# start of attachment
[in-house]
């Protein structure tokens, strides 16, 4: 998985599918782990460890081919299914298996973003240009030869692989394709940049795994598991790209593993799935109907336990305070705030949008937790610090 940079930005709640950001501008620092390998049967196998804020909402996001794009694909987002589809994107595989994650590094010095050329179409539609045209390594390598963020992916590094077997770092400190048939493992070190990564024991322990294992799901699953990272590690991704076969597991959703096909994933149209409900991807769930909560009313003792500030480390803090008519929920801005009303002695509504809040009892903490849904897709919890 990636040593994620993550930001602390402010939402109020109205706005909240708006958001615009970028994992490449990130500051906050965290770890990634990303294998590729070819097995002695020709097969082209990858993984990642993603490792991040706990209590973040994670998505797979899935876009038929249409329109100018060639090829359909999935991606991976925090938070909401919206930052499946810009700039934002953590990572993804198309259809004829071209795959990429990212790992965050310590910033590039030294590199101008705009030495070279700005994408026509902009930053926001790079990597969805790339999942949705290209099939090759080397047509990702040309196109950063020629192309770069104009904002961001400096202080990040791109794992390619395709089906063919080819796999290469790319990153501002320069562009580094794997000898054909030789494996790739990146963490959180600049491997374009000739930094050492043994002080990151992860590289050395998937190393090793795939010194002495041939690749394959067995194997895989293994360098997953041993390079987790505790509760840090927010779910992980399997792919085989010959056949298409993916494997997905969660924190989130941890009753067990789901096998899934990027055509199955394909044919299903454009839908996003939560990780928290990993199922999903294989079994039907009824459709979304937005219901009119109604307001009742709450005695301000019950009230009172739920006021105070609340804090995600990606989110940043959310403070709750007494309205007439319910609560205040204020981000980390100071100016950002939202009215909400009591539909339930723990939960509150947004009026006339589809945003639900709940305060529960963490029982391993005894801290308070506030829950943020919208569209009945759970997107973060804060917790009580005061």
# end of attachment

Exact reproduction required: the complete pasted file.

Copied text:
[in-house]
């Protein structure tokens, strides 16, 4: 998985599918782990460890081919299914298996973003240009030869692989394709940049795994598991790209593993799935109907336990305070705030949008937790610090 940079930005709640950001501008620092390998049967196998804020909402996001794009694909987002589809994107595989994650590094010095050329179409539609045209390594390598963020992916590094077997770092400190048939493992070190990564024991322990294992799901699953990272590690991704076969597991959703096909994933149209409900991807769930909560009313003792500030480390803090008519929920801005009303002695509504809040009892903490849904897709919890 990636040593994620993550930001602390402010939402109020109205706005909240708006958001615009970028994992490449990130500051906050965290770890990634990303294998590729070819097995002695020709097969082209990858993984990642993603490792991040706990209590973040994670998505797979899935876009038929249409329109100018060639090829359909999935991606991976925090938070909401919206930052499946810009700039934002953590990572993804198309259809004829071209795959990429990212790992965050310590910033590039030294590199101008705009030495070279700005994408026509902009930053926001790079990597969805790339999942949705290209099939090759080397047509990702040309196109950063020629192309770069104009904002961001400096202080990040791109794992390619395709089906063919080819796999290469790319990153501002320069562009580094794997000898054909030789494996790739990146963490959180600049491997374009000739930094050492043994002080990151992860590289050395998937190393090793795939010194002495041939690749394959067995194997895989293994360098997953041993390079987790505790509760840090927010779910992980399997792919085989010959056949298409993916494997997905969660924190989130941890009753067990789901096998899934990027055509199955394909044919299903454009839908996003939560990780928290990993199922999903294989079994039907009824459709979304937005219901009119109604307001009742709450005695301000019950009230009172739920006021105070609340804090995600990606989110940043959310403070709750007494309205007439319910609560205040204020981000980390100071100016950002939202009215909400009591539909339930723990939960509150947004009026006339589809945003639900709940305060529960963490029982391993005894801290308070506030829950943020919208569209009945759970997107973060804060917790009580005061």